9.   How did you get used to American food? Are there big differences between American and Serbian cuisines?
It’s known worldwide how sweet American food is, even though it’s supposed to be savory. I did get used to American food with some difficulty, but not a lot. The reason for that is that most of the time you eat processed food, junk food, something from McDonald’s, Casey’s or Dairy Queen. Even when your host mom comes home after work and says that she’s going to make dinner, you don’t eat something cooked. She just grabs something out of a box or a can, and puts it in the microwave, and that’s your dinner.
There is one funny story about my first food shock. It was around Thanksgiving time and I hadn’t eaten cornbread for 4 months, even though it’s something I really enjoy. My host mom made it for me, and I was so excited about it. But, when I took the first bite of it, it was sweet, it tasted like a cake, so I just spat it out.
10.  Are there any challenges of being an exchange student?
I would certainly say yes, because when you go abroad you don’t know anybody and the biggest challenge you get is to make a life out of nothing. You have to turn strangers into your family and you have to make friends. You have to accommodate to a different language, which can be hard even if you speak good English, or to get used to a different culture. What I think is the most difficult thing when you’re an exchange student, and the thing you have to get used to, is when you actually get back home, because you don’ have THE home anymore, but you just want to be in both places at the same time, as you have two separate lives.
  1. What activities did you do or join while studying abroad?
I had several extracurricular activities and I had some activities with my host family. The most important activity I did with my host family was Boys Scouts, because both of my host brothers are members, and I also found good friends over there. I participated in Model UN, where I won the first award in the state. The third activity, which was also really important and I loved, was volunteering. In America, it’s something everybody does, as it’s nice to help other people. Besides more than 150 hours of volunteering, I was building a prop airplane with my friends.
11.     What was the most dangerous thing that happened to you in the  US?
As my host family used to say, in America you get the right of free choice, so you choose if you want to be safe or not. For most of the time I was giving my best to stay safe, but as a teenager, I also had to try some dangerous stuff. So, one night I had a  group of friends coming over and we were making s’ mores, and then we needed some more marshmallows. Therefore, we went to Hy-Vee in a car and we were speeding–around 35 mph more than the limit. At one point, the stop light turned red, and we barely slowed down before crashing on the interstate.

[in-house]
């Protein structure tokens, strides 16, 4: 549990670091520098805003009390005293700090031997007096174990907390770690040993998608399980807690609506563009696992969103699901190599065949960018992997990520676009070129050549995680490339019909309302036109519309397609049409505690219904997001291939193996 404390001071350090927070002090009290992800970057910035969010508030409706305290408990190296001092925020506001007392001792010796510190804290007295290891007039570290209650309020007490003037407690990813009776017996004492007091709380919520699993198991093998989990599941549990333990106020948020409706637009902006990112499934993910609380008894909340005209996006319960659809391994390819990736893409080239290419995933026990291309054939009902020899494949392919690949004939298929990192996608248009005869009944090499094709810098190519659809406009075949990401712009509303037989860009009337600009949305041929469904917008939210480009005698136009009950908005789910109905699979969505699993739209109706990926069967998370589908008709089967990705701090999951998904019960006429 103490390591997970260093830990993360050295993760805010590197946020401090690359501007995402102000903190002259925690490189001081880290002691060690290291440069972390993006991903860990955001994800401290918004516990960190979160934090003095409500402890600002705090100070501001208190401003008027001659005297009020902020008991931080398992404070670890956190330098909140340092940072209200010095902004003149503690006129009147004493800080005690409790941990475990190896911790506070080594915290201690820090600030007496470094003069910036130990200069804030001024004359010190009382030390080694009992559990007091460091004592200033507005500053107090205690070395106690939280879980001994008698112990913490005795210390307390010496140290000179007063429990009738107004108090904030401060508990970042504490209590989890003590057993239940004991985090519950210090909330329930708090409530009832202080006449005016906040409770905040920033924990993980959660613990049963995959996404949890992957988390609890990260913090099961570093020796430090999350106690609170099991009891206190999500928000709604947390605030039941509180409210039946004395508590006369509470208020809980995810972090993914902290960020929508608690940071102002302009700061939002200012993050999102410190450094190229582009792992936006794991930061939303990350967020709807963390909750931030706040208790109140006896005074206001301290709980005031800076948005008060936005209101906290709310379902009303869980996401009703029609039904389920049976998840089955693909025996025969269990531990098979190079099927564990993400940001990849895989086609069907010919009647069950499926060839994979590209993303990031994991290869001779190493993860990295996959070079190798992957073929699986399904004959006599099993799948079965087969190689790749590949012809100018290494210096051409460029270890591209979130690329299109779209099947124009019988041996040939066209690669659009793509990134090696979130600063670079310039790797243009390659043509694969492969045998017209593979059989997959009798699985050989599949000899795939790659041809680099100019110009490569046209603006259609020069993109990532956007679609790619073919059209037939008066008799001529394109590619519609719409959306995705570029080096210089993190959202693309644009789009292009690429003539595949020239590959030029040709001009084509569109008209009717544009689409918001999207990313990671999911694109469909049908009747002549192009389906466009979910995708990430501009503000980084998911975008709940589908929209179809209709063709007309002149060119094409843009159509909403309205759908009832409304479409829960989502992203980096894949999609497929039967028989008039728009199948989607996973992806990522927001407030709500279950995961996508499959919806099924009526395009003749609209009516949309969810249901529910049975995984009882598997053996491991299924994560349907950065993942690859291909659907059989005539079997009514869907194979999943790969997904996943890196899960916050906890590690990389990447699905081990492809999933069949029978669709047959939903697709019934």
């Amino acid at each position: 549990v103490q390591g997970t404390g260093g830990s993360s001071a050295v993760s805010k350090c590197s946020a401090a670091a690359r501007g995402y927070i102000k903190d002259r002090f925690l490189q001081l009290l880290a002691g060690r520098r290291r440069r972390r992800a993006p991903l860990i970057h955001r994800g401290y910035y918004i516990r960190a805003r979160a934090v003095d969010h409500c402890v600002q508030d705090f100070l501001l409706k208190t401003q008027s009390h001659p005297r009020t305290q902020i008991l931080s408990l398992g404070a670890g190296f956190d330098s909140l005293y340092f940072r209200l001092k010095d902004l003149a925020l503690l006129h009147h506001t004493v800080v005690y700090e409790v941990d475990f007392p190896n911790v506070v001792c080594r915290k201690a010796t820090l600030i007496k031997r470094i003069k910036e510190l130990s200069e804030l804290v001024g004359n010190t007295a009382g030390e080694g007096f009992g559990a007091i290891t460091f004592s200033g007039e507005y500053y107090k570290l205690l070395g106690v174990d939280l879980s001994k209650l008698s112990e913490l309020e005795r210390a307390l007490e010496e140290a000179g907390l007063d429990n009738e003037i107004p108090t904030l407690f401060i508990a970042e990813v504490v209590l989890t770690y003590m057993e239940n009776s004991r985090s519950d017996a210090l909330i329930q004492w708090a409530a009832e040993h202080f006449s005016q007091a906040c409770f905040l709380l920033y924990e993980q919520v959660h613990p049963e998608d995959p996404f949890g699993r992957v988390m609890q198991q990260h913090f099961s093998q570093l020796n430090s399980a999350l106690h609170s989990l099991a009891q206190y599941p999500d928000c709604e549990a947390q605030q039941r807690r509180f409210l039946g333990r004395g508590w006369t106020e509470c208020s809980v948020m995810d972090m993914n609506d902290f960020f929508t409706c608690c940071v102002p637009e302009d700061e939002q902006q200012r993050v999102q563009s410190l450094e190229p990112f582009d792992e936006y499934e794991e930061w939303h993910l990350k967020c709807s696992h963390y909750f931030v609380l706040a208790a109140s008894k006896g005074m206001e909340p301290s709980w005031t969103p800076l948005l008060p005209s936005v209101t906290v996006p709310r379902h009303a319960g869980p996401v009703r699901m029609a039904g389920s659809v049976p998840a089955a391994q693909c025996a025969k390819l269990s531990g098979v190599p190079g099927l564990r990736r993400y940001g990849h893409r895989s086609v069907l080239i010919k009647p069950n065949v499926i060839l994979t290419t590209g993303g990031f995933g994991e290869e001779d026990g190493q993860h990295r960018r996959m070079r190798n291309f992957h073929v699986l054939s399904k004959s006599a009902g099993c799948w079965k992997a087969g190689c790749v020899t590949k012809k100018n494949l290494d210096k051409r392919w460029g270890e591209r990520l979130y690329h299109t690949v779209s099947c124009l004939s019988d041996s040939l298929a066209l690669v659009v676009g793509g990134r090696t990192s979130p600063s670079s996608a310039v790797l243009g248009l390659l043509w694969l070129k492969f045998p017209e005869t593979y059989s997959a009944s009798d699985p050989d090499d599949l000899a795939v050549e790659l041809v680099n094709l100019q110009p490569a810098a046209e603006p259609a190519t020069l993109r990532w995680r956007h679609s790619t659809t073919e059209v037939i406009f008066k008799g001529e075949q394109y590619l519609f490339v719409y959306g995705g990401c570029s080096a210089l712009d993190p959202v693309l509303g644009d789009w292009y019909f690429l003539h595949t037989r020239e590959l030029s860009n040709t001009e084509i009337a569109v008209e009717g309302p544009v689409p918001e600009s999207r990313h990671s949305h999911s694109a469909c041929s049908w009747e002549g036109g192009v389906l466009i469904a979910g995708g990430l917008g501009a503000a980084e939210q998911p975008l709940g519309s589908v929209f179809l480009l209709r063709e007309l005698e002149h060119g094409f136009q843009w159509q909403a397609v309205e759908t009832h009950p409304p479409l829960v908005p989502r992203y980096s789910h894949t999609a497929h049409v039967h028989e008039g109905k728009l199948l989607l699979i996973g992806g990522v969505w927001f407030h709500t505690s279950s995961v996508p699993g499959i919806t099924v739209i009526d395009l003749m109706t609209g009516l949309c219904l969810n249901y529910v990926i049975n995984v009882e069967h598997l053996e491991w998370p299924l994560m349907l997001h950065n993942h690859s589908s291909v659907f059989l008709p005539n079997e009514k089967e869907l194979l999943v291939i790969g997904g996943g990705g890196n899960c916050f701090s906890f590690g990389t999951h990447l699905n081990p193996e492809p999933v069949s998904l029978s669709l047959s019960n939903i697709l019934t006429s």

12.     hat are your plans now when you are back in Serbia? Do you have ambitions to continue your education in the US?
Of course, I’m continuing to cooperate with American Councils, the organization that helped me get to America, and I’m working on my career with them. As well, I have one more year left of high school and then I have my college, which I wanted to do in America, but it gets really expensive and complicated to get there, so I decided to stay in Europe for my Bachelor’s degree. But, one day, I hope I’ll go back to the US for my Master’s.
13.     What have you gained from participating in the exchange program?
I gained a lot of friends, a lot of experiences, saw so many things, and learned something new. I think I grew up as a person, matured a lot and got prepared for the life that’s in front of me. I learned to appreciate the small moments, and that every single thing you do can change your whole life path.
14.     What is your advice to students who are planning to study abroad?
To all of the future exchange students I would say:
  1. Do not doubt yourself if you are ready to go or not,
  2. Do not think about losing anything, because you’re going to gain way more than you can potentially lose,
  3. Ask a lot of questions because that’s the only way to learn something and to get accommodated,
  4. Always be open minded and ready not to be right all the time,
  5. Talk to former exchange students because they have been through all you can be going through, so they know all the tips.
For more information on FLEX exchange programme:
1)http://ac-see.org/new/flex-program/
2)http://discoverflex.org/
INTERVIEWERS:   Sara BALAŽ and Mina ŠIPKA, class II-2
                                                                                       Edited by: Dragana Bursać Ivetić, English teacher